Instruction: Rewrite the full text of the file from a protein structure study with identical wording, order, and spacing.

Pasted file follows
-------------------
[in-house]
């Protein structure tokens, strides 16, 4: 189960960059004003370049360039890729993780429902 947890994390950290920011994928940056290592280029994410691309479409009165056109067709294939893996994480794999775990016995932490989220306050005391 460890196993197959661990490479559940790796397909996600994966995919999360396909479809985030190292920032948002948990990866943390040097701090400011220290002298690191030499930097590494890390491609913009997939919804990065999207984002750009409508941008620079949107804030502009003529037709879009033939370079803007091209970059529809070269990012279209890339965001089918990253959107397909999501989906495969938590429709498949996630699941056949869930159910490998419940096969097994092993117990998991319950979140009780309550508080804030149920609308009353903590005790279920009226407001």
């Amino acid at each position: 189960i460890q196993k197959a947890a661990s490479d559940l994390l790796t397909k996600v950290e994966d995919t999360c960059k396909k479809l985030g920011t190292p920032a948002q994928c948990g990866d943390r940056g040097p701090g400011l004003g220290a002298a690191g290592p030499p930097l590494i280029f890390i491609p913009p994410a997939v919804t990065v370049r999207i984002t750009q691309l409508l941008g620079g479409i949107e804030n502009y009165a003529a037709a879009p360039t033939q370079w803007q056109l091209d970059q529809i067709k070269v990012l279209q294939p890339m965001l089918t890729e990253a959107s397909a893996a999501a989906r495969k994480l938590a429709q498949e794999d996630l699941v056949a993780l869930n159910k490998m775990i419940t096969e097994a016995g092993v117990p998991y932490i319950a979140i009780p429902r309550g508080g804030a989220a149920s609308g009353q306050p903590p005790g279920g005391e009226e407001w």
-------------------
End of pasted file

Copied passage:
[in-house]
């Protein structure tokens, strides 16, 4: 189960960059004003370049360039890729993780429902 947890994390950290920011994928940056290592280029994410691309479409009165056109067709294939893996994480794999775990016995932490989220306050005391 460890196993197959661990490479559940790796397909996600994966995919999360396909479809985030190292920032948002948990990866943390040097701090400011220290002298690191030499930097590494890390491609913009997939919804990065999207984002750009409508941008620079949107804030502009003529037709879009033939370079803007091209970059529809070269990012279209890339965001089918990253959107397909999501989906495969938590429709498949996630699941056949869930159910490998419940096969097994092993117990998991319950979140009780309550508080804030149920609308009353903590005790279920009226407001």
């Amino acid at each position: 189960i460890q196993k197959a947890a661990s490479d559940l994390l790796t397909k996600v950290e994966d995919t999360c960059k396909k479809l985030g920011t190292p920032a948002q994928c948990g990866d943390r940056g040097p701090g400011l004003g220290a002298a690191g290592p030499p930097l590494i280029f890390i491609p913009p994410a997939v919804t990065v370049r999207i984002t750009q691309l409508l941008g620079g479409i949107e804030n502009y009165a003529a037709a879009p360039t033939q370079w803007q056109l091209d970059q529809i067709k070269v990012l279209q294939p890339m965001l089918t890729e990253a959107s397909a893996a999501a989906r495969k994480l938590a429709q498949e794999d996630l699941v056949a993780l869930n159910k490998m775990i419940t096969e097994a016995g092993v117990p998991y932490i319950a979140i009780p429902r309550g508080g804030a989220a149920s609308g009353q306050p903590p005790g279920g005391e009226e407001w």